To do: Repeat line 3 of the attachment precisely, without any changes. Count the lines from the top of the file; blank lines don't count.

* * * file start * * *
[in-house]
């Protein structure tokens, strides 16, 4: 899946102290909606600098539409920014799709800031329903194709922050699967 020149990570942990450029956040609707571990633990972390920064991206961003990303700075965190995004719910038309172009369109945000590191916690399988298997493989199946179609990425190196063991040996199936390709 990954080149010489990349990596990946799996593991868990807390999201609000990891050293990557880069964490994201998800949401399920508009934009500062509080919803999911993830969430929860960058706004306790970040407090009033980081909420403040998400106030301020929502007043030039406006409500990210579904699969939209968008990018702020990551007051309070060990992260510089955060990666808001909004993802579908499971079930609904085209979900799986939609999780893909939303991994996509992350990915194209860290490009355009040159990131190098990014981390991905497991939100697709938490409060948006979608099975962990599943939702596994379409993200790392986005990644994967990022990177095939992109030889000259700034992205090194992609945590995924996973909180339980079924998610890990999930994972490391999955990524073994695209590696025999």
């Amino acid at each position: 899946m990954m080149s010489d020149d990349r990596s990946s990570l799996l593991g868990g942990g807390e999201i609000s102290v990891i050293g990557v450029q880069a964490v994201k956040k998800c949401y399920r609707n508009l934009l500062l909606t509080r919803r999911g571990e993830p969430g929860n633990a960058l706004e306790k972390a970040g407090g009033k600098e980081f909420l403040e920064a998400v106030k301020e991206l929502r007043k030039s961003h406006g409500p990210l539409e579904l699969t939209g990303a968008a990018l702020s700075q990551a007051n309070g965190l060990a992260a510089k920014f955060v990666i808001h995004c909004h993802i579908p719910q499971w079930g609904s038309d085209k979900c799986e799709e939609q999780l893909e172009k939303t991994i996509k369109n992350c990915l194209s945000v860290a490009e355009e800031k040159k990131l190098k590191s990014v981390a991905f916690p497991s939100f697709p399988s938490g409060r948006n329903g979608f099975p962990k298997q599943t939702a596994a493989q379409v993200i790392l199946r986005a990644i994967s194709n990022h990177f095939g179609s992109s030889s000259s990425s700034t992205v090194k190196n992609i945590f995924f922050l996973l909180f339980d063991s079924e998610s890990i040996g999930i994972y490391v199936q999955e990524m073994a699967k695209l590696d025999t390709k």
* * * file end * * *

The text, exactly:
């Amino acid at each position: 899946m990954m080149s010489d020149d990349r990596s990946s990570l799996l593991g868990g942990g807390e999201i609000s102290v990891i050293g990557v450029q880069a964490v994201k956040k998800c949401y399920r609707n508009l934009l500062l909606t509080r919803r999911g571990e993830p969430g929860n633990a960058l706004e306790k972390a970040g407090g009033k600098e980081f909420l403040e920064a998400v106030k301020e991206l929502r007043k030039s961003h406006g409500p990210l539409e579904l699969t939209g990303a968008a990018l702020s700075q990551a007051n309070g965190l060990a992260a510089k920014f955060v990666i808001h995004c909004h993802i579908p719910q499971w079930g609904s038309d085209k979900c799986e799709e939609q999780l893909e172009k939303t991994i996509k369109n992350c990915l194209s945000v860290a490009e355009e800031k040159k990131l190098k590191s990014v981390a991905f916690p497991s939100f697709p399988s938490g409060r948006n329903g979608f099975p962990k298997q599943t939702a596994a493989q379409v993200i790392l199946r986005a990644i994967s194709n990022h990177f095939g179609s992109s030889s000259s990425s700034t992205v090194k190196n992609i945590f995924f922050l996973l909180f339980d063991s079924e998610s890990i040996g999930i994972y490391v199936q999955e990524m073994a699967k695209l590696d025999t390709k």